The Feet of Silence are much more sophisticated as they consist of a -- in our case black anodized -- aluminum support into which a second piston-like element inserts that is attached via three or six rubber bands. The top of the piston is an aluminum ball. Because the aluminum used is polished but not lacquered, a set of cotton gloves is provided to avoid skin acids to cause oxidation.

Contrary to all previous KR designs, the VA 340 is built on the usual base turned by 90 degrees. The layout of the tubes and transformer housings is now sideways rather than lengthwise. The standard KR base of finned and black cast metal with a stainless steel top plate still measures 53 x 36 cm with a height of 25 cm, with merely the cooling fins now located on the short sides. From back to front, you'll encounter the lunchbox-sized transformer housing for the power supply, then the twin casings for the output transformers in front of it and the cages for the output tubes in-between. Other Antares models like the VA320 sport a very solid, bulky casing for the output tubes. For the VA340, designer Marek Gencev chose a more open and playful design of eight black metal rings each which surround the 300Bs, are stacked on three long bolts and covered at the top with a round plate.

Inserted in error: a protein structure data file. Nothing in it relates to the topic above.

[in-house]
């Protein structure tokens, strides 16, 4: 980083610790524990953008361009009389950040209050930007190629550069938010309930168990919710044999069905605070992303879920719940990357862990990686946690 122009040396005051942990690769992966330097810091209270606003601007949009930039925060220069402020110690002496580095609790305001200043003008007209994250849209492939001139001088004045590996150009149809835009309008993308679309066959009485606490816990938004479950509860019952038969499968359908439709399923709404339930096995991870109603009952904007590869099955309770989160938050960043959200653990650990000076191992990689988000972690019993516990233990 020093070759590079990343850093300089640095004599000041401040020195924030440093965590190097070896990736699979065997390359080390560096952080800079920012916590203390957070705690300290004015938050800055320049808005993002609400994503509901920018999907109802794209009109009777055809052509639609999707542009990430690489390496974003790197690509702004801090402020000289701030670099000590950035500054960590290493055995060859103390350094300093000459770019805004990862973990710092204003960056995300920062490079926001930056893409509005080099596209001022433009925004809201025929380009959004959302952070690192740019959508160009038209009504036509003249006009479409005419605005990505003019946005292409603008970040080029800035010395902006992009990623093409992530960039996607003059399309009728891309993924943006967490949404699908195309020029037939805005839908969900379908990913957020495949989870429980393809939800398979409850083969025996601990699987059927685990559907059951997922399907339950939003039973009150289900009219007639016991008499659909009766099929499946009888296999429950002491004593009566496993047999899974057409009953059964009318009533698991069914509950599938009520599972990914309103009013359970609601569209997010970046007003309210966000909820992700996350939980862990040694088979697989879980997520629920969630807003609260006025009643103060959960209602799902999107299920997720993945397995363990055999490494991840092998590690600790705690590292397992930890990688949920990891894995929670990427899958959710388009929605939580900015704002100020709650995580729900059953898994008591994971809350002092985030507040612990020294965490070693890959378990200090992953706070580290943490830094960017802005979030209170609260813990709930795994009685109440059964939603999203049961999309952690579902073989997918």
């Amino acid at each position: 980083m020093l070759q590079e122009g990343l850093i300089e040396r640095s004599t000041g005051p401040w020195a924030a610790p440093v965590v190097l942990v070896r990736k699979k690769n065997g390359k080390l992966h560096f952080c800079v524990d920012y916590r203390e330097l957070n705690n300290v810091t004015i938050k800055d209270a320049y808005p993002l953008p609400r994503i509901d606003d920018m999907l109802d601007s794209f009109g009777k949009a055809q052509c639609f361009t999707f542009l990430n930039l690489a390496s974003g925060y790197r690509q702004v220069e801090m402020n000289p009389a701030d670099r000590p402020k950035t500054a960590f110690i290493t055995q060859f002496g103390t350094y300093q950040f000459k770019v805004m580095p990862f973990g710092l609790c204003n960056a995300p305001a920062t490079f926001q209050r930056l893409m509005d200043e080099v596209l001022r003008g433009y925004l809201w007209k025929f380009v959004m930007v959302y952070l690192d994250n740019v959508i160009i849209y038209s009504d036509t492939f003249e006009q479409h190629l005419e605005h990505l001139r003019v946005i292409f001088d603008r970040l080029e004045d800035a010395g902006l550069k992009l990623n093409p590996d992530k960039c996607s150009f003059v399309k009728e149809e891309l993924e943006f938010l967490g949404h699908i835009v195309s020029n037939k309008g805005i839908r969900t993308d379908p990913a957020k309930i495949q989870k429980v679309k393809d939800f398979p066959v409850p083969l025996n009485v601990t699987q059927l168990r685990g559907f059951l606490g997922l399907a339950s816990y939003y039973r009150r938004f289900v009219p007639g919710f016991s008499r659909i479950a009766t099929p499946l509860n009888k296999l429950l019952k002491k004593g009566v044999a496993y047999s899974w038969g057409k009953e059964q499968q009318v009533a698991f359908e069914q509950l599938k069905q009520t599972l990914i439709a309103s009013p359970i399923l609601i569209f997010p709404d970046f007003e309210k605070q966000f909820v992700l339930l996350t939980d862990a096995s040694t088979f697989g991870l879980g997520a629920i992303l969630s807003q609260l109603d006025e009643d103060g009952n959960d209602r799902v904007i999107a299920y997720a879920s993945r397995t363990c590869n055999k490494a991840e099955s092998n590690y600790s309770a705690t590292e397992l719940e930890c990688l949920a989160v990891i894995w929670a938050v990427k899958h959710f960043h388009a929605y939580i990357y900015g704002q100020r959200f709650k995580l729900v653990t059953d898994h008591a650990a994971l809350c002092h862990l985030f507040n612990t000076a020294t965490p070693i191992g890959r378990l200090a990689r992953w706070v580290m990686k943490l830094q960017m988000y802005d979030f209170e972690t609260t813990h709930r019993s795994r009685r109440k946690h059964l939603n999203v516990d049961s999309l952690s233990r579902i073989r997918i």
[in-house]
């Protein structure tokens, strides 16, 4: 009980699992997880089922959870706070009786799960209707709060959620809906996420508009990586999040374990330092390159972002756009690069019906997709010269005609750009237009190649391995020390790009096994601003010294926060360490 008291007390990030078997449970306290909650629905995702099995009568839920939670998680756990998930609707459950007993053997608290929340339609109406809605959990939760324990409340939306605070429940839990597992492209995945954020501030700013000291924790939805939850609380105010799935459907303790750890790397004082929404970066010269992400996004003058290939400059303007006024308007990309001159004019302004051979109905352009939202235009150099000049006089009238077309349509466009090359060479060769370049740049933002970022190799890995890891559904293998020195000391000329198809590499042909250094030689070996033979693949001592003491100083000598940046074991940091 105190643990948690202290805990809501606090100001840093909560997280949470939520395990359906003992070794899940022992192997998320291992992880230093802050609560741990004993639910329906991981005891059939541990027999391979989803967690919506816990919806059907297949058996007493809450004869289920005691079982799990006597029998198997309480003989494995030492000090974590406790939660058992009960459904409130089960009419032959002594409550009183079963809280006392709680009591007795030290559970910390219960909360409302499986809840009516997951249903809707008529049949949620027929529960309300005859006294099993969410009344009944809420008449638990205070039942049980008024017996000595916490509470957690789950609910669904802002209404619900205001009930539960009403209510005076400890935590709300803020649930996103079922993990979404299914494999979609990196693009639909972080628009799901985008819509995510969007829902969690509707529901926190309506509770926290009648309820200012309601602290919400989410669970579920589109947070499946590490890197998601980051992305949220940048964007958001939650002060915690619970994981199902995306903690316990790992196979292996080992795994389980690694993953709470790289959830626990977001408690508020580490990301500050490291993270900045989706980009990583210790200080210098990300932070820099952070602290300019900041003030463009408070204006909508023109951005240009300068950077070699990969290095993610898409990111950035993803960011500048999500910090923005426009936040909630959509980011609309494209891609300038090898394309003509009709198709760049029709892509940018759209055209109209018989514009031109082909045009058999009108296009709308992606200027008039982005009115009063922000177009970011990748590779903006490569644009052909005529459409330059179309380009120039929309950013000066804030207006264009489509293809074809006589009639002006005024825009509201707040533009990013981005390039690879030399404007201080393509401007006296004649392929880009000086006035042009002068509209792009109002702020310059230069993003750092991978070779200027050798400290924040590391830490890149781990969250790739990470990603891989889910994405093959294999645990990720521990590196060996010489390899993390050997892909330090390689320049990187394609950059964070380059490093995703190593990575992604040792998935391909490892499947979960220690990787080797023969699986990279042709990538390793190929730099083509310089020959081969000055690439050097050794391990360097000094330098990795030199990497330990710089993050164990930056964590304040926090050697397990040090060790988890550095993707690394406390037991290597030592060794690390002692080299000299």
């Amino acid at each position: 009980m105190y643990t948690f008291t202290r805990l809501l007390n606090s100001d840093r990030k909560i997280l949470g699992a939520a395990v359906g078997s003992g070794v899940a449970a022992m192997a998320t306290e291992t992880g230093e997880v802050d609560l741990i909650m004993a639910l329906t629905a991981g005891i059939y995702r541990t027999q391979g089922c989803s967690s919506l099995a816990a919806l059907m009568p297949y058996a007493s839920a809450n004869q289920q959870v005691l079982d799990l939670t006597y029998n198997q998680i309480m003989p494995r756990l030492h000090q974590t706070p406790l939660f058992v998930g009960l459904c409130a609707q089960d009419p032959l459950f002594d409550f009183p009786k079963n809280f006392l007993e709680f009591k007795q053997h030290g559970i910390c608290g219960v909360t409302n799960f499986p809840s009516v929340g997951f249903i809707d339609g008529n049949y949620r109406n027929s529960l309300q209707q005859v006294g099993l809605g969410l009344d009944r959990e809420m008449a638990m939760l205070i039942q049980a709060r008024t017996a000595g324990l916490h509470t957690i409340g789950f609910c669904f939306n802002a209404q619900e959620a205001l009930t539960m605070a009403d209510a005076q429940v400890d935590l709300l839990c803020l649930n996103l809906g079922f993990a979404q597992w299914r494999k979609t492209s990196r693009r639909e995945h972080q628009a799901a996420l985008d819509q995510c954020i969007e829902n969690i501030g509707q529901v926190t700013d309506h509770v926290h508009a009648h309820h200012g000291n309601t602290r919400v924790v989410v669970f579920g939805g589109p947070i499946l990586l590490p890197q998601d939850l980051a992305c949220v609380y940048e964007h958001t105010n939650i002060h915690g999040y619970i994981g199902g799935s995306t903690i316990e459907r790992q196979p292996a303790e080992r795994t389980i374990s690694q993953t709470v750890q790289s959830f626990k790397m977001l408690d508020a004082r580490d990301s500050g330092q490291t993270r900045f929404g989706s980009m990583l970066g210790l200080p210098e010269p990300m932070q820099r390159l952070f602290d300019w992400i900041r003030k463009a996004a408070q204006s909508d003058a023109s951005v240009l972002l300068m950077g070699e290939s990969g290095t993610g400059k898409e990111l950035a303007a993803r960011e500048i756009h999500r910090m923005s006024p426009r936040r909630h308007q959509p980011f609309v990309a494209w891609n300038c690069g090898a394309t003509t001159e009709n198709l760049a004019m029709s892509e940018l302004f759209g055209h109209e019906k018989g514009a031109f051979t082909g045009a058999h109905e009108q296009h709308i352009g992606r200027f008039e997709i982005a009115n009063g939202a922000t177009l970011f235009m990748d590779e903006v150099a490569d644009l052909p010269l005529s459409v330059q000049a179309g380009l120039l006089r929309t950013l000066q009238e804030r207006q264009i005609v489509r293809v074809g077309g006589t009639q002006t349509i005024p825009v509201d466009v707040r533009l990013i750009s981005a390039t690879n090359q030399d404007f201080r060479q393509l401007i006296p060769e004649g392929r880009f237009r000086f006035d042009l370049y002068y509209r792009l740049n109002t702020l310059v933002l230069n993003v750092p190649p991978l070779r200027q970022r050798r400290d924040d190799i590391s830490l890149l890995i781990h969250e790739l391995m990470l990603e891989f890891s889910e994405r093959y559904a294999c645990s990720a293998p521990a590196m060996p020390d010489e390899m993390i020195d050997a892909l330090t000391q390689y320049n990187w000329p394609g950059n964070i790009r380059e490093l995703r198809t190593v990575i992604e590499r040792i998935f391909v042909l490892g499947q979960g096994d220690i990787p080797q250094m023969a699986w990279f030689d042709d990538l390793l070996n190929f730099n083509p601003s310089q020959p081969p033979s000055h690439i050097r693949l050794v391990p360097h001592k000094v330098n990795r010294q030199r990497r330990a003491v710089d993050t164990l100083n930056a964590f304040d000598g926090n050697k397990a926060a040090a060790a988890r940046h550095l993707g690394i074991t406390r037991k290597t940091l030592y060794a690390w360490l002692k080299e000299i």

The front panel is another form-follows-function affair without being rude. From left to right, there are four chromed input selector push buttons with a red LED above each. The volume control follows in the middle and the right houses the standby button with its red/green status indicator LED. Here less is absolutely more.

The back of the amplifier duplicates the same no-nonsense design. The mains rocker on the left is followed by the power inlet. Then follows a little cover hiding the mains circuit breaker. Four sheathed WBT loudspeaker terminals in the middle surround another little cover that hides the output impedance selector screws. The options are 4 or 8 Ohms. This is followed by the Rec Out terminals and finally four pairs of RCA input sockets.

The VA340 Integrated in fact is a synergy of the solid-state KR P150 stereo pre-amplifier and the Antares power amplifier, leading to a four-input integrated with 1 VRMS sensitivity and an input impedance of 47Kohm on each source and a REC output with a 0.5 VRMS level. The claimed frequency response is 10Hz to 100KHz. The output stage is fully dual mono and employs KR's signature hybrid design of MOSFETs and tubes, in this case KR's 300BXSL delivering 20wpc.

The late Ricardo Kron, the leading man behind KR Audio, developed a philosophy of building the highest quality stereo amplifiers without falling for strict dogmas. From his previous 50s/60s work with an Italian OEM supplier to Blaupunkt, he learned to appreciate the combination of solid-state and hollow-state components.